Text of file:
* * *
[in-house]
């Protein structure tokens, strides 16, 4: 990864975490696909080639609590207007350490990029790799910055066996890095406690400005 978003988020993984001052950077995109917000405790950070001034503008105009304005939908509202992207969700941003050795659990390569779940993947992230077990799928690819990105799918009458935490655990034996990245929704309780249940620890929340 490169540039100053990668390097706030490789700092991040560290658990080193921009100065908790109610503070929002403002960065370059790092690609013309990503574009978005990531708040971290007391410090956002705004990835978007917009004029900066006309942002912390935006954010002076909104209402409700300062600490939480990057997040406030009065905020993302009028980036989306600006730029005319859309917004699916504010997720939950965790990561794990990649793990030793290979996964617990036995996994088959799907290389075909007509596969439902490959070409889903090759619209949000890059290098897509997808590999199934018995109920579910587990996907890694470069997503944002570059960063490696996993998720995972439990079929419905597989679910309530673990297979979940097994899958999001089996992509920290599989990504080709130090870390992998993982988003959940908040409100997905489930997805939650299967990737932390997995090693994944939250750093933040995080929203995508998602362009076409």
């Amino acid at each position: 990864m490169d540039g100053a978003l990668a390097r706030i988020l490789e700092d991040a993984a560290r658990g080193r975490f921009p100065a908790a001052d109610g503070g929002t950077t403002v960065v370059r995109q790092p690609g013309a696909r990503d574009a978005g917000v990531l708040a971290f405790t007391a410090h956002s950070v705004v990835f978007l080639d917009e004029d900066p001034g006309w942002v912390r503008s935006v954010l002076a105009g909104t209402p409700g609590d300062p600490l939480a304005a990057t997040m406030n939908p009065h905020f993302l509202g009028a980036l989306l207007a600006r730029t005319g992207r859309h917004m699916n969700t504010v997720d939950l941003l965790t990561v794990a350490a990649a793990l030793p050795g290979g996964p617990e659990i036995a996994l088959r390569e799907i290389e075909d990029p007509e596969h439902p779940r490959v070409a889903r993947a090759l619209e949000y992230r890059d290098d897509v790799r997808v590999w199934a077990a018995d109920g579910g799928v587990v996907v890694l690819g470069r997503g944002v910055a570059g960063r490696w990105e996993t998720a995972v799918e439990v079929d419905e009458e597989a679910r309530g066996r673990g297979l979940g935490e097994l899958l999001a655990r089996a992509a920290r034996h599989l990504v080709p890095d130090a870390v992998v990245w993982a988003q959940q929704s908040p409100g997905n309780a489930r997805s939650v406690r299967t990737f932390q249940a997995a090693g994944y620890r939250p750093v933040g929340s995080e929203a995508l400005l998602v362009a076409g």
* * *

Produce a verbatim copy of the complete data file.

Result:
[in-house]
């Protein structure tokens, strides 16, 4: 990864975490696909080639609590207007350490990029790799910055066996890095406690400005 978003988020993984001052950077995109917000405790950070001034503008105009304005939908509202992207969700941003050795659990390569779940993947992230077990799928690819990105799918009458935490655990034996990245929704309780249940620890929340 490169540039100053990668390097706030490789700092991040560290658990080193921009100065908790109610503070929002403002960065370059790092690609013309990503574009978005990531708040971290007391410090956002705004990835978007917009004029900066006309942002912390935006954010002076909104209402409700300062600490939480990057997040406030009065905020993302009028980036989306600006730029005319859309917004699916504010997720939950965790990561794990990649793990030793290979996964617990036995996994088959799907290389075909007509596969439902490959070409889903090759619209949000890059290098897509997808590999199934018995109920579910587990996907890694470069997503944002570059960063490696996993998720995972439990079929419905597989679910309530673990297979979940097994899958999001089996992509920290599989990504080709130090870390992998993982988003959940908040409100997905489930997805939650299967990737932390997995090693994944939250750093933040995080929203995508998602362009076409």
């Amino acid at each position: 990864m490169d540039g100053a978003l990668a390097r706030i988020l490789e700092d991040a993984a560290r658990g080193r975490f921009p100065a908790a001052d109610g503070g929002t950077t403002v960065v370059r995109q790092p690609g013309a696909r990503d574009a978005g917000v990531l708040a971290f405790t007391a410090h956002s950070v705004v990835f978007l080639d917009e004029d900066p001034g006309w942002v912390r503008s935006v954010l002076a105009g909104t209402p409700g609590d300062p600490l939480a304005a990057t997040m406030n939908p009065h905020f993302l509202g009028a980036l989306l207007a600006r730029t005319g992207r859309h917004m699916n969700t504010v997720d939950l941003l965790t990561v794990a350490a990649a793990l030793p050795g290979g996964p617990e659990i036995a996994l088959r390569e799907i290389e075909d990029p007509e596969h439902p779940r490959v070409a889903r993947a090759l619209e949000y992230r890059d290098d897509v790799r997808v590999w199934a077990a018995d109920g579910g799928v587990v996907v890694l690819g470069r997503g944002v910055a570059g960063r490696w990105e996993t998720a995972v799918e439990v079929d419905e009458e597989a679910r309530g066996r673990g297979l979940g935490e097994l899958l999001a655990r089996a992509a920290r034996h599989l990504v080709p890095d130090a870390v992998v990245w993982a988003q959940q929704s908040p409100g997905n309780a489930r997805s939650v406690r299967t990737f932390q249940a997995a090693g994944y620890r939250p750093v933040g929340s995080e929203a995508l400005l998602v362009a076409g």